Regular training. Set training dates in stone, well in advance (with disciplinary action for non attendance) and even stopping people from working (works well for zero hours contracts)

Saying NO.
To who? employees, contractors, managers?
Be confidante in the reasons why you are saying no so you can explain them.
"You can't do that" "why?" "health and safety" is not an acceptable conversation.
If you know what you are talking about you can stand your ground a lot easier than if you dont know or are unsure.
Also, make sure you know what the limit of your authority is. Can you make a decision or do you need to get approval. What is likely to happen if you stop something that effects business? again, know you are right but have evidence to protect yourself.

Best Advice I was Given
get a getoutofjailfreeevidence@gmail.com account. It has saved me more than once.


Of course all the above could be utterly laughable danglies but there is a thunderstorm outside, i cant sleep and I thought id throw this out there :)

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Re: How to be the best H&S professional I can ? - calling all H&S Colleagues

Post by Jack Kane » Mon Jul 22, 2019 9:28 pm

Your operational experience will be an excellent source to draw on in your newish role. Use that to your advantage when building relationships with other operational folks.

My take on things...

- getting my self more organized to cope with the new role (time pressures, distractions, time saving techniques)
Have you seen the Eisenhower matrix? Check this out, it might be useful. I use it to varying degrees of success, but it does work well for some - https://www.eisenhower.me/eisenhower-matrix/

-dealing with management
They're people like you and I. But, in my experience they do tend to want things straight to the point, setting clear requirements, brutal honesty, a positive attitude and options for solutions if possible. Easy :lol: :shock: :roll:

-incident stats and reporting
Meaningful, proactive, relevant, meaningful, meaningful and stats that actually have a bit of use and are meaningful :lol: My point is, we tend to get bogged down with numbers because it's the ones we always count, but do they actually help analyse your performance and give you a chance to prevent accidents in the future? If not, are they just for show and a feel good factor of making the charts look better? If yes, ditch them.

-communication techniques,
Huge fascinating subject, but have a look at Transactional Analysis in relation to behavioural safety - http://www.clairenewton.co.za/my-articl ... -wear.html. There's loads of info out there.

Be nice to people, listen properly, be respectful, be honest...be yourself!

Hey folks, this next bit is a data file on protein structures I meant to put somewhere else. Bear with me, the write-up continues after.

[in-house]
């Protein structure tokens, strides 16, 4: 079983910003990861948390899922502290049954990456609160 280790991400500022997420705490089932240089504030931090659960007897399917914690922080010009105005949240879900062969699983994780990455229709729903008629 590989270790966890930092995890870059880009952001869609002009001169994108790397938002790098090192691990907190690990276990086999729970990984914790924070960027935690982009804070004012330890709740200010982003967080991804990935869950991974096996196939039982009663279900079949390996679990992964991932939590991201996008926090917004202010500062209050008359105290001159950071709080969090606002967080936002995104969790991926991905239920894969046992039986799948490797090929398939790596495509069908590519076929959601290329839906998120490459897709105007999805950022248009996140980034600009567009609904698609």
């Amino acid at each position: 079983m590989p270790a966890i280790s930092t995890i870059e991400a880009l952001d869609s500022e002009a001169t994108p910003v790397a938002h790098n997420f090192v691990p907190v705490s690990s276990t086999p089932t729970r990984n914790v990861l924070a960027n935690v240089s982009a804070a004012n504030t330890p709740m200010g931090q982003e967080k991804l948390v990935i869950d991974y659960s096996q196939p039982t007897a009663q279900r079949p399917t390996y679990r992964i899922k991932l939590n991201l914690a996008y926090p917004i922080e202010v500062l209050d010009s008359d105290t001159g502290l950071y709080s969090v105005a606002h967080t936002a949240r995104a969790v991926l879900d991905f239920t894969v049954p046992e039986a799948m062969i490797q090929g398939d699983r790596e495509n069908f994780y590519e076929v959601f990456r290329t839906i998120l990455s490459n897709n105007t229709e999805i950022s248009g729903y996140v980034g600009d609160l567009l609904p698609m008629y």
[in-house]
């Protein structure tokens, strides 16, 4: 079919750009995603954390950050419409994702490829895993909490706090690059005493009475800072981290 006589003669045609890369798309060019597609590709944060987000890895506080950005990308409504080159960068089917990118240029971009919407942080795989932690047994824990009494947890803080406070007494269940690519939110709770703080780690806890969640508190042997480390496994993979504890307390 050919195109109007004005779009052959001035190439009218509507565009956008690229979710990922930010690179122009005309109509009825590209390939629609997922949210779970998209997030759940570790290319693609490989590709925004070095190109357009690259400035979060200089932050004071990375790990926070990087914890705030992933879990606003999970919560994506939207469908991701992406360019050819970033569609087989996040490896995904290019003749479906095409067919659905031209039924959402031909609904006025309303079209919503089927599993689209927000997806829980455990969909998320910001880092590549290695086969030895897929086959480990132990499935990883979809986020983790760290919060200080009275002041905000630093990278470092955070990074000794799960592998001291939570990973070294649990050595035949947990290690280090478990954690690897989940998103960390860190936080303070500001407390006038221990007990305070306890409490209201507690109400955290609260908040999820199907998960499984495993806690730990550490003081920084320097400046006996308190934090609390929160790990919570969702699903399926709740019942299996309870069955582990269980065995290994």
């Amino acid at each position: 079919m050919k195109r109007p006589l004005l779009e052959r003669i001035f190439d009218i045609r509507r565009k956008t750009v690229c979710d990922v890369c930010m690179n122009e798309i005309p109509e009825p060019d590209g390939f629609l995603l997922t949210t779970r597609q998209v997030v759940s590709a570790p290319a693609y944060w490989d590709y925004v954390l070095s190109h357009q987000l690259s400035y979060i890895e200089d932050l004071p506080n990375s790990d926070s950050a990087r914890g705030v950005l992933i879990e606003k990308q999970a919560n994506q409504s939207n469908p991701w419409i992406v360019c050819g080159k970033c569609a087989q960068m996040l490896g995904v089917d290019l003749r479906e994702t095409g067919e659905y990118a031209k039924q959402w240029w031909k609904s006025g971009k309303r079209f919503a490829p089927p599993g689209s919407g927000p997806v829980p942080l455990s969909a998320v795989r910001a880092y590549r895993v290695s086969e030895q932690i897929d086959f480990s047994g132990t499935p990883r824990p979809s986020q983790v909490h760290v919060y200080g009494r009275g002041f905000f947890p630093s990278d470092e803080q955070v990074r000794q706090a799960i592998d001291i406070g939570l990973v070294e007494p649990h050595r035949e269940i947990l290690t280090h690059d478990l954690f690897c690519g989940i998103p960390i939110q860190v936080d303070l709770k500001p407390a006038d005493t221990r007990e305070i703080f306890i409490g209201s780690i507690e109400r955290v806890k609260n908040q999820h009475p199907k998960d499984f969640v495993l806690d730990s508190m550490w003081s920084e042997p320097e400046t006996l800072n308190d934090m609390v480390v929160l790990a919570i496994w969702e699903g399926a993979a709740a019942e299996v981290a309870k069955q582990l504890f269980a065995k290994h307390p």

-saying NO
Show them your Eisenhower matrix and give them the opportunity to explain to you why they should jump the queue or even be added to the board in the first place. That way, at least people see you consider all requests equally and fairly.

- best advice you were given
I've had loads of nuggets over the years, difficult to find my favourite or best bit so far, but I'll never forget the day 13 years ago somebody I hold in high regard told me I wouldn't change the world.

I beg to differ!!

I believe that the work we H&S folks do saves lives every single day. We rarely see it at the time, but our passion for keeping people safe and healthy is relentless and infectious.

I dare anybody to tell me that isn't changing the world! :twisted:
TWDB wrote:
Thu Jul 18, 2019 11:09 am
I know that's a broad subject but I hope some people out there can comments back with tips.
Great topic by the way ./thumbsup..
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Re: How to be the best H&S professional I can ? - calling all H&S Colleagues

Post by dave247 » Mon Aug 12, 2019 7:54 am

I actually think saying no is one of the big things to learn and a very good question so I will focus my reply on this on question as I get why you ask it.

Let’s be realistic here as the below happens a lot and I for one have had to learn to say no and it was a hard thing to do because the lesson isn’t really about saying no, it’s about learning to deal with making unpopular decisions and getting out of it with a job and your professional integrity.

Saying no is important.

Say no after being asked to find a way out of something being a RIDDOR

Say no after being asked to look at ways to prevent something being an LTI that may affect their bonus or figures

Say no when told that your reasonable practicable answer to a problem is refused due to cost so they still want to operate unsafely.

Say no to them bringing in that employee in a cast to prevent it being either of the above.

Say no to changing that root cause from a management system or management failure to prevent your boss or your Directors getting the blame.

Say no to anything that may affect you breaching the IOSH code of Conduct.

Say no to something you feel that you are not competent to do - I mean that acknowledging you are not competent at something is part of the definition of competence.